Regaining homestead

 Sunil Thapliyal |  2015-04-26 20:59:03.0  |  New Delhi

Regaining homestead

Amid severe protests in Jammu & Kashmir over settlement of Kashmiri Pandits in the Valley, there have been a slew of measures initiated by the Centre to ensure ‘dignified and secured’ return of the displaced community to their place of origin. But what one needs to understand is the fact that these people are wary of continuous assurances and promises which have been repeatedly 
broken. This time around, the displaced Kashmiri Pandits wish to return to the Valley and settle in their homeland, without any prejudices and insecurities.

Separatist leader Yasin Malik protested against the proposed rehabilitation of Kashmiri Pandits. The former JKLF leader had said he was not opposed to the return of Pandits to Kashmir, but they should not be ghettoised, calling them “townships of hatred”.

“The land belongs to them. But if you want that they should not live together, then you are creating walls of hatred. In Palestine, the Jews and Muslims are killing each other. We want them to live the way the other Kashmiri Pandit brothers and sisters are living,” Malik told the media 
during his protest.

“It was resolved that the settlement of Kashmiri Pandits in separate colonies and ghettos in Kashmir is unacceptable to all Kashmiri Muslims, Pandits, Sikhs and Christians as it will create walls of hatred among the communities here and will erode the age old trust between the communities,” a JKLF spokesman said after Malik broke the protest  fast.

The spokesman said the resolution was passed at the end of a day-long seminar organised by the JKLF on the issue of return to Kashmiri Pandits to separate colonies in Kashmir.

He said it was resolved unanimously that Kashmiri Pandits, who got dislocated in 1990, should return to their homes and hearths in Kashmir. “They will be welcomed to restore the proverbial ethos of Kashmir represented by amity, harmony and brotherhood among the various communities,” he added.

“At the time of exodus, we had to sell our property at throwaway prices. Majority of us don’t own any property and don’t even have enough resources to buy our properties back. A composite township can provide us with a safe and secure environment to live in,” Rahul Mahanoori’, a Kashmiri Pandits who resides in Delhi for last 26 years.

He further said there is trust deficit between the communities in Kashmir. “We were forced to leave our home due to Yasin Malik and other separatists who brought their so called jihad to our doorstep, now they are acting like saints and talking about the spirit of Kashmiriat, humanity and coexistence. Our nightmare is not over here the present state government head is having the sympathy for the terrorists and is trying hard to bring them from across the border, but ignoring the safe return of Pandits.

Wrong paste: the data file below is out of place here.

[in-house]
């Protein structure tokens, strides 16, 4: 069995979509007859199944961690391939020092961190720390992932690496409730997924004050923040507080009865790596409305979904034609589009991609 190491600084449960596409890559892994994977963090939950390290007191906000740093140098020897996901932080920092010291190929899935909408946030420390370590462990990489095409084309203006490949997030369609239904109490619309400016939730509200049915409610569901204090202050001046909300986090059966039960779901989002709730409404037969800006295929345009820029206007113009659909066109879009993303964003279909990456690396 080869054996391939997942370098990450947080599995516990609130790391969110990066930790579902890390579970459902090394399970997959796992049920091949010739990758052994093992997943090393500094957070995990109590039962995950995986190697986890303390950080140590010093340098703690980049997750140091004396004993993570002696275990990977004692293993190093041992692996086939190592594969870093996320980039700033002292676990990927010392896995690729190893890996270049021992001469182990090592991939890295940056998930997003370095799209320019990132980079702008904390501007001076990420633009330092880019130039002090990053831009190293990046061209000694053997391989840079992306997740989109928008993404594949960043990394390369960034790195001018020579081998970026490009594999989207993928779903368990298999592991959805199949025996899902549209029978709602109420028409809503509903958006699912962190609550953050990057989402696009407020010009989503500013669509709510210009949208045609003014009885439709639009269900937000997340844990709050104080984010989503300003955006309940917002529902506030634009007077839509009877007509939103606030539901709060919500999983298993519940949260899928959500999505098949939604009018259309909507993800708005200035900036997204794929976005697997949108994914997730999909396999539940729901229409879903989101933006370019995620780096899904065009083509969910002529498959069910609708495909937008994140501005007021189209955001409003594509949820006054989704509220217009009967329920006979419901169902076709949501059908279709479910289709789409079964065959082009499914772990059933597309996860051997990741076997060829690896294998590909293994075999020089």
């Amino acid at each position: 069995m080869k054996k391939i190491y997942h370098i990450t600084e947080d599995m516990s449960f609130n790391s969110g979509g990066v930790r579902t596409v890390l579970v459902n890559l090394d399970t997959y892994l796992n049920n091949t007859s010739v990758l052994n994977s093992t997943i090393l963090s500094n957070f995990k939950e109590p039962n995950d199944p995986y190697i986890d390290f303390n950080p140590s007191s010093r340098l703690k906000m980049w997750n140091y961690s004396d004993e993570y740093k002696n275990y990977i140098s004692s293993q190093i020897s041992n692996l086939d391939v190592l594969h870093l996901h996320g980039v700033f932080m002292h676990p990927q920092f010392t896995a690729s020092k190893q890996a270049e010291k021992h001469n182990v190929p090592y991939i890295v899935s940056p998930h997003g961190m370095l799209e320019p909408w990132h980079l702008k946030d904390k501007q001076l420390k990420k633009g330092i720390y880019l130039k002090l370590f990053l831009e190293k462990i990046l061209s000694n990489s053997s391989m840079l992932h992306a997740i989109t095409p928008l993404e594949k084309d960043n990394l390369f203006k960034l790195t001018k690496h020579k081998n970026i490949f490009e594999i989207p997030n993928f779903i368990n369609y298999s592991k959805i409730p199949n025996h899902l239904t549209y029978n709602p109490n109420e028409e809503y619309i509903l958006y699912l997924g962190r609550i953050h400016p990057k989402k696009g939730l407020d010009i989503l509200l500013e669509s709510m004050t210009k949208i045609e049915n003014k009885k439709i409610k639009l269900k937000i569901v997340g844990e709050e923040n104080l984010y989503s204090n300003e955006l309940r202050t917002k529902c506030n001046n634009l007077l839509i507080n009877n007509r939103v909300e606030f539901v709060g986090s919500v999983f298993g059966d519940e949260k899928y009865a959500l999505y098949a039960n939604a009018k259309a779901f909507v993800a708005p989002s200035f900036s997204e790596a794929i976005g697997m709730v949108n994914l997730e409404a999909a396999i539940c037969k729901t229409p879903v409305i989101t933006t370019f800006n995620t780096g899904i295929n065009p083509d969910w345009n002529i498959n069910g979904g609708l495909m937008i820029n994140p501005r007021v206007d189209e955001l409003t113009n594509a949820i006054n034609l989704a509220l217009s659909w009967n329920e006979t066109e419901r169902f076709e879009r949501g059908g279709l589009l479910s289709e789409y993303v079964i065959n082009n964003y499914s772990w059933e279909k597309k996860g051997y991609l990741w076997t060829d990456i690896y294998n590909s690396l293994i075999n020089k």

Alliance partners PDP-BJP recently spoke in different voices on composite townships for settlement of Kashmiri Pandits in the Valley with state Chief Minister Mufti Mohammed Sayeed saying no separate clusters will be built for the displaced community while Union Home Minister Rajnath Singh made it clear that there was no change in Centre’s view on it.

Mahanoori expressed strong resentment over the “undue politics” being played over the rehabilitation issue and said that the situation was not conducive for their return to the native places. 

The Kashmiri pandits, who were exodus amounted to genocide seven time over 1,000 years, are determined to go back in Kashmir permanently, but disappointed with the governments specially the PDP led government in the state who has not seen the spine to counter the separatists.

Kashmiri Pandits are expecting a concrete road map charting their return and rehabilitation in 
Kashmir valley, which they had to leave behind after the rise of militancy in the late 1980s. On 19 January 2015, members of this much-persecuted community completed 26 years of their exile and being homeless, forced to live like refugees within their own country. The Pandits have been trying to seek answers about the exodus, the killings, the human rights violations, the injustice and the prospect of return to their ancestral home in the valley by their own terms.